How much do marketing tools matter? I’m asked this question in one form or another nearly every week, by coworkers, clients, friends, and colleagues. The question is often coached in terms of specific products. Is Marketo better than Pardot? Is Hubspot better than Infusionsoft? Is Buffer better than Hootsuite? Is Sysomos better than Meltwater?
The answer to the question is relatively straightforward. Marketing tools are like spatulas.
Have you ever tried to cook a dish like steak or pancakes without a spatula? It’s awful. You either end up improvising with an assortment of tools that were not meant to do the job, or you ruin the food. Try flipping a pancake with chopsticks if you don’t know what I mean. You can do it, but your rate of success is significantly lower without a spatula.
Any spatula, even a mediocre one, is better than no spatula. When someone asks about marketing automation, the answer is that any marketing automation system is better than none at all.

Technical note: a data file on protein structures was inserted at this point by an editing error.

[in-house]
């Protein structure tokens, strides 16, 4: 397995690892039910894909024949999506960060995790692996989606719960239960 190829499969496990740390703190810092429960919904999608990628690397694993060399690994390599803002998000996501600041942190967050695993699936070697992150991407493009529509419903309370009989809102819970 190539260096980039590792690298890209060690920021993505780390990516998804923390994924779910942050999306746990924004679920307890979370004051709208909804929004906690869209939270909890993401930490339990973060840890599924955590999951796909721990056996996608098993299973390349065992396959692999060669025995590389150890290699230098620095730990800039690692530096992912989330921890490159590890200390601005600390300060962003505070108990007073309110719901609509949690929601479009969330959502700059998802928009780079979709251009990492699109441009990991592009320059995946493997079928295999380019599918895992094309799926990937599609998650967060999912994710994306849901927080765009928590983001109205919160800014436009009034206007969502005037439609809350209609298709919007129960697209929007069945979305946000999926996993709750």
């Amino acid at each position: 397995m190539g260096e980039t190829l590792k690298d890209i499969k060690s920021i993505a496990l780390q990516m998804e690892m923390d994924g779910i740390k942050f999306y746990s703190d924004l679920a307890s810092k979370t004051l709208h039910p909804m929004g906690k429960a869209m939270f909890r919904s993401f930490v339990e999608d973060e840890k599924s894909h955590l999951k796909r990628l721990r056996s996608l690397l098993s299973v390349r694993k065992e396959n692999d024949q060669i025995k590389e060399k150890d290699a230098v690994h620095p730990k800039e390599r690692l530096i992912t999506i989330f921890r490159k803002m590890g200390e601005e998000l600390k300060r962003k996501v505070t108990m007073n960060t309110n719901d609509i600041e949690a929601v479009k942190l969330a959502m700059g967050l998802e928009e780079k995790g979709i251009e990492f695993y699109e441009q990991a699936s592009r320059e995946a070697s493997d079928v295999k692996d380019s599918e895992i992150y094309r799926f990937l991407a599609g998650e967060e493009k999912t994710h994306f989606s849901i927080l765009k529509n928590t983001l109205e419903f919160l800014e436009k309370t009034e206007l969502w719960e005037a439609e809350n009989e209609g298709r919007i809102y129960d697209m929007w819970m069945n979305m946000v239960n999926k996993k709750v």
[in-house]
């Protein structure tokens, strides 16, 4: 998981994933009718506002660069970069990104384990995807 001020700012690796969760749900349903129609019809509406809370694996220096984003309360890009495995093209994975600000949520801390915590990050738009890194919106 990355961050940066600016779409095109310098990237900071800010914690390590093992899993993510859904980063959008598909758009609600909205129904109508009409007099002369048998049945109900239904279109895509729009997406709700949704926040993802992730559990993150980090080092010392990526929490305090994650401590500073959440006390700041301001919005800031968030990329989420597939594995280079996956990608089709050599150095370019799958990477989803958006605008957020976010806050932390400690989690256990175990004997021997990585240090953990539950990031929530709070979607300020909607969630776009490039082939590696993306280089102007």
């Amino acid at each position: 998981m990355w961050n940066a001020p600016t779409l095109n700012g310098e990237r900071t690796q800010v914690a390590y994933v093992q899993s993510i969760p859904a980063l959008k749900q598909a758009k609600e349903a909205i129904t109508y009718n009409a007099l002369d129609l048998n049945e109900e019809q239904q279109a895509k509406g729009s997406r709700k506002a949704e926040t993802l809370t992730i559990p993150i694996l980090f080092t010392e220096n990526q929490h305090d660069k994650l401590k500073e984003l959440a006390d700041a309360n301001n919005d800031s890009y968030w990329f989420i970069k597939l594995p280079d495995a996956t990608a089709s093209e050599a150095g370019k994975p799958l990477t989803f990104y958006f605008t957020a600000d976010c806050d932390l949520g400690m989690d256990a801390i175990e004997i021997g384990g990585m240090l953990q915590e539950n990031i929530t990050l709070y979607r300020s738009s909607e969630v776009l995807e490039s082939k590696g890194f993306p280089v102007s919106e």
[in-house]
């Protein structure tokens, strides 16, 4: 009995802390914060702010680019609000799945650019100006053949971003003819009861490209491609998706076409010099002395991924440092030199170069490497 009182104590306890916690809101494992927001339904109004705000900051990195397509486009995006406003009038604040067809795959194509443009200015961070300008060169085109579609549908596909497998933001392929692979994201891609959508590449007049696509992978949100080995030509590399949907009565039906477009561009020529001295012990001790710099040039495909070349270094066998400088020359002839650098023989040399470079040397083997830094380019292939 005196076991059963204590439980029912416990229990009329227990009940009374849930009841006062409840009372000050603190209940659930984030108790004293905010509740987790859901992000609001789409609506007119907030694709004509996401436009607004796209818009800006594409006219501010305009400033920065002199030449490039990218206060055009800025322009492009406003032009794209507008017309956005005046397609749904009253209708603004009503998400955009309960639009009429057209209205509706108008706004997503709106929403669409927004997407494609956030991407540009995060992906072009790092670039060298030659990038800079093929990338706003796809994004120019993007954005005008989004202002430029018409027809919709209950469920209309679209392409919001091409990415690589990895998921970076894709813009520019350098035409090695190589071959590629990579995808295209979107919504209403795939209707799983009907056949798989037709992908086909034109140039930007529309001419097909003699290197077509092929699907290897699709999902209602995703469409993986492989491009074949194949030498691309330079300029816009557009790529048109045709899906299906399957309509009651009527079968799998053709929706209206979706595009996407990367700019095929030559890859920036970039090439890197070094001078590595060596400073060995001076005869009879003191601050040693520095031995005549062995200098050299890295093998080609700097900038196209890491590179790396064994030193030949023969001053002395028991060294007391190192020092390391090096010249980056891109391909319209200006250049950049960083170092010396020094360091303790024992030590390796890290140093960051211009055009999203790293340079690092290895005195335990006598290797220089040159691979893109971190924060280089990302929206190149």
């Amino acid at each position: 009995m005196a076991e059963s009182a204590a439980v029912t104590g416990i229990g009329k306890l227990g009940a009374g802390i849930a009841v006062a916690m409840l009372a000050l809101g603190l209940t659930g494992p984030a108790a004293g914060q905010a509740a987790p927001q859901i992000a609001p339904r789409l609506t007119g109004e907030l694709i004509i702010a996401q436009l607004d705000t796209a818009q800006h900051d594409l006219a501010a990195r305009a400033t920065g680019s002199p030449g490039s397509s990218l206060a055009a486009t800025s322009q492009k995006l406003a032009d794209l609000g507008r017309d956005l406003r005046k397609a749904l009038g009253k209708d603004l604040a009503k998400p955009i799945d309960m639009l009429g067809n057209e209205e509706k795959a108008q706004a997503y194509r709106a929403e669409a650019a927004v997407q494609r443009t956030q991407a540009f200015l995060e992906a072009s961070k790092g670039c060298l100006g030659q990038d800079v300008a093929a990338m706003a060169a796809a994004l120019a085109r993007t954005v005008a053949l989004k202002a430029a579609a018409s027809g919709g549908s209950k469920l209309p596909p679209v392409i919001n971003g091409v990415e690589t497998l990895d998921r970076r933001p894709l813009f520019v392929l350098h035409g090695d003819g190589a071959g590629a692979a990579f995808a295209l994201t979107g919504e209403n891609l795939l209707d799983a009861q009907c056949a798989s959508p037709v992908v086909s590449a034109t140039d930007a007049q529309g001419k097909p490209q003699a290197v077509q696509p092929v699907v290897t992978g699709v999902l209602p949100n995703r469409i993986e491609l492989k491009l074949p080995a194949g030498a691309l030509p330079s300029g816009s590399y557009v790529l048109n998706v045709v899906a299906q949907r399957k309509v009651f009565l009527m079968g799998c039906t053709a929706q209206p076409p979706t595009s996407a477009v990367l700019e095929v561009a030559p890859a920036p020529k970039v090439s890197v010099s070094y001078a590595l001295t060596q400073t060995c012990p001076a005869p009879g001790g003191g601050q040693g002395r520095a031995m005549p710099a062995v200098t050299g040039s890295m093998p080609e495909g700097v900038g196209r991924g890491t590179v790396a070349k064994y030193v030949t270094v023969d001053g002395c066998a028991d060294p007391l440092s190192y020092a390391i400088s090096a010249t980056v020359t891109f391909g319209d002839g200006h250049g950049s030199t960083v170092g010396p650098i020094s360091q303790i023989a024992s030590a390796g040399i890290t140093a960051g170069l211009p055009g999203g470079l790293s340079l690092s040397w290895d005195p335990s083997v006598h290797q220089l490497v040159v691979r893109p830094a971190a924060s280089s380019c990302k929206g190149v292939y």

The spatula analogy extends further. Amazon lists 8,127 spatulas for sale, from the Global GS-25 spatula for $70 to the Rite Lite Menorah Shaped Hanukkah Latke Spatula for $1.35. Is the GS-25 51x better a spatula than the Rite-Lite? Can you cook 51x more food or make food that tastes 51x better with it? Probably not. The difference between the two is largely aesthetic. They fulfill the same function.
Once you have a spatula of any functional use, what matters more is the skill with which you use it. If your pancake batter recipe is made of solely flour and water (yuck), then no spatula is going to make those pancakes taste better. You have to fix the recipe first.
Likewise, the gap, the difference between a Marketo and a Pardot or a Buffer and a Hootsuite is significantly smaller than the difference between a Marketo and nothing, or a Buffer and nothing. Once you have a marketing tool, your ability to be productive, profitable, or powerful with it is far more dependent on your skills and ingredients than the tool.
Buy the spatula, to be sure. But don’t get so caught up in spatula upgrades that you fail to actually cook something good.
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